While the boosting is a great idea, the majority of the game hasn’t really been adjusted to allow for it. There are still a lot of narrow corridors littered with obstacles on the ground that make navigating them in low-grav an absolute pain. TPS also takes notes heavily from the previous games’ level design, with large, flat, expansive areas between specific locations. The gaps and ravines which are dotted around the landscapes quite often have insta-gibbing terrain filling the void that you will absolutely fall into, at least on the first few attempts. Your O2 pack only has enough boost to get across from a particular point and that’s assuming you actually want to jump across. Ridges which line these gaps look the same as the ones which also randomly jut from perfectly safe ground and getting them mixed up is incredibly easy. For the first few hours, you’ll be flying off of cliffs and into oblivion until you’ve memorised the map layout.


The quests in the Borderlands series have historically been fetch-heavy and TPS is no exception to that. In fact, were it not for the great writing and dialogue which accompanies all of these quests then they would be the most annoying part of the game. Many require you to travel back and forth across the expansive areas multiple times, which only provides ample opportunities for you to accidentally trigger other quests you have picked up. Since you can only highlight one quest at a time as well, it isn’t easy to avoid these situations without your finger constantly twitching to the quest log button.


Playing the game was still definitely a blast and as fun as you’d expect a Borderlands game to be; however, there were some kinks which definitely stood out. The low-grav physics is fun for fighting and never really got old, though it made the controls feel far too floaty for the rest of the game. Boosting and high-jumping allows me to climb all over terrain and buildings, allowing for more exploration of the terrain and use of alternate paths. Frustratingly often, however, the “invisible walls”, which are fairly typical of Borderlands’ level design, crop up and in the most ridiculous of places. Like the roofs of buildings which only allow you to walk along the edges; un-jumpable ridges that are five feet high and in totally open ground. Sometimes just open ground – patches of flat, even ground which will only allow you to pass if you’re jumping.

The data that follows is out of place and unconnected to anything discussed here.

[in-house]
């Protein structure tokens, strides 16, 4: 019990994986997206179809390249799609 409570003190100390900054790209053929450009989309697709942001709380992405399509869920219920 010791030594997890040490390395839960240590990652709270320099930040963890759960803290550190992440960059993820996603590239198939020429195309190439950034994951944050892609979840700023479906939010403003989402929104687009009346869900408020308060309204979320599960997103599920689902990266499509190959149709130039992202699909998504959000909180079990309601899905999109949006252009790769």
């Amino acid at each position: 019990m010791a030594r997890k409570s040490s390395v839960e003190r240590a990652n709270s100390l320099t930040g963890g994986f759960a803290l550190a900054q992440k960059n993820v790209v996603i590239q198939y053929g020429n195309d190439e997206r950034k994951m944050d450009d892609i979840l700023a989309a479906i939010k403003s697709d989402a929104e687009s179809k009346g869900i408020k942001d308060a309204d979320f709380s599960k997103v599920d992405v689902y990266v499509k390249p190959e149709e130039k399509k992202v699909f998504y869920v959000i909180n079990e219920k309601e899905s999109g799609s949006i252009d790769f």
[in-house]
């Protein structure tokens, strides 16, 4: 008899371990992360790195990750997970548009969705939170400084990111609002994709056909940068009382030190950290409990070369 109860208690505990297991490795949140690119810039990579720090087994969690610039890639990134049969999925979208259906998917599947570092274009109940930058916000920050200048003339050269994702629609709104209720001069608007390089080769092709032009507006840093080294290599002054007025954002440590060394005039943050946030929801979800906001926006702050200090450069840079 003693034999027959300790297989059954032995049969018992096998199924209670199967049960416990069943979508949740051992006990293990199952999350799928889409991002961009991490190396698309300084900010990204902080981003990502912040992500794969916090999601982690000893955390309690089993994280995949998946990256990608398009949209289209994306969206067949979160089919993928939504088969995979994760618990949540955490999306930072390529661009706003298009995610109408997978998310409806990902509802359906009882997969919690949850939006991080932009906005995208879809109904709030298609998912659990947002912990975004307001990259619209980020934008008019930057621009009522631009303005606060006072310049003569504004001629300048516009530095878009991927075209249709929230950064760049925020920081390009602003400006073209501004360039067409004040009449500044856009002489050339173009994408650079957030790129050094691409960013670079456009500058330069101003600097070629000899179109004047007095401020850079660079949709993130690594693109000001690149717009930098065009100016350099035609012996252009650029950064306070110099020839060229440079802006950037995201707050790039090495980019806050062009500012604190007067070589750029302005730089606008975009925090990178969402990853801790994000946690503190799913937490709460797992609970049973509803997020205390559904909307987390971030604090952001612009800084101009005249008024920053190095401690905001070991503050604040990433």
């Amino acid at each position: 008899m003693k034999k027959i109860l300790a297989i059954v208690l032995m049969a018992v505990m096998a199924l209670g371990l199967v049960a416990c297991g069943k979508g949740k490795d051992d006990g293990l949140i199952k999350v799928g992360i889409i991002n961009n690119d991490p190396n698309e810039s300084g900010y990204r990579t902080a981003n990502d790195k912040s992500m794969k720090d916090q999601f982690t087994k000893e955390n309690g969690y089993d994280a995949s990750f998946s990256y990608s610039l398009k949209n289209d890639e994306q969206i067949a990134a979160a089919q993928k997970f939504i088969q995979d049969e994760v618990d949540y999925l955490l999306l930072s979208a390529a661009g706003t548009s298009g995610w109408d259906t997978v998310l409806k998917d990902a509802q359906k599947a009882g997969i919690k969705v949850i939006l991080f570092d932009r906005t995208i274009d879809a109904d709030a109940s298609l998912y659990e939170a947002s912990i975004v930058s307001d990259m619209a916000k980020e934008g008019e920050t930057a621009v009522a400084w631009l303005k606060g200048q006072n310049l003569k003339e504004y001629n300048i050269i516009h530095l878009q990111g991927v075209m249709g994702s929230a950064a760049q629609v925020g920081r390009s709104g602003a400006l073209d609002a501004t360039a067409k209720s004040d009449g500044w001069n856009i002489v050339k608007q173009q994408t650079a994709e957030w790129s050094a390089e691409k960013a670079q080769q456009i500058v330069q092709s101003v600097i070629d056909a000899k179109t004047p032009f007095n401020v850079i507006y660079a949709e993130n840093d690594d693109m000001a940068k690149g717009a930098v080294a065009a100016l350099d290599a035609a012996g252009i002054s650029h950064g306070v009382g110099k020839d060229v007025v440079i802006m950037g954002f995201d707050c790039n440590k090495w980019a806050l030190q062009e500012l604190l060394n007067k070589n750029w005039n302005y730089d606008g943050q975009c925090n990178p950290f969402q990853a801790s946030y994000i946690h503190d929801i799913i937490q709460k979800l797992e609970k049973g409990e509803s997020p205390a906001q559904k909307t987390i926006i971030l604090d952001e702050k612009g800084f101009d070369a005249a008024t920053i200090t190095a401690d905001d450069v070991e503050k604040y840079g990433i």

If it can grab me then it must be an enemy, but I’ve been shooting and shooting and it won’t die! WHY WON’T IT DIE!?

Glitches were pretty common during play as well; chain lightning would bug out, buzzing permanently on corpses and stretch on into infinity. It was pretty to look at and funny the first few times it happened, but it does frequently happen and the noise it creates is maddening. Occasionally, the ground would just be a rough guideline with objects and enemies alike standing or sitting on thin air several meters above me. There’ve always been similar bug problems in the previous games in the series, though this entry seems to be particularly bad. That being said, they’re not often game breaking and usually do more to add to the comedy of every moment than annoy me as a player.

The O2 system was an odd beast; it had its moments and a lot of potential, but didn’t seem to quite work with the level design. For starters, I ran out of oxygen maybe twice while playing. It was a surprise to me both times, taking only seconds to fix and with no consequences. Any health lost while out of O2 is immediately restored once you find some again and the stuff isn’t exactly in short supply. Oxygen vents from the ground all over the place, atmosphere generators are everywhere and just about every enemy drops oxygen canisters. The boost also didn’t provide enough upward momentum to jump from the ground onto roofs, or even upper-level ledges on buildings, without first jumping to something smaller. A problem, unfortunately, not shared by your enemies.

Though troubleshooting will usually solve the issue after awhile.

These problems rolled over into the shoot’n’loot gameplay a little but not enough to stop the game from being fun. Chasing enemies is a pain when they have better boosting and can easily get away from you, though the low-grav jumping helps to keep them within range and sight. You’ve otherwise got lasers, cryo ammo, butt-stomping and Stingrays as new additions to the already extensive number of options for combat. Stingrays are also the first vehicles in the Borderlands series to allow four to be spawned at once, finally putting an end to my constant need to berate my friends for being terrible drivers. For all the issues that I had with TPS’ O2 system, it was still a hell of a lot of fun to play and is worth sticking with until the end. Seriously. Dat boss fight and ending.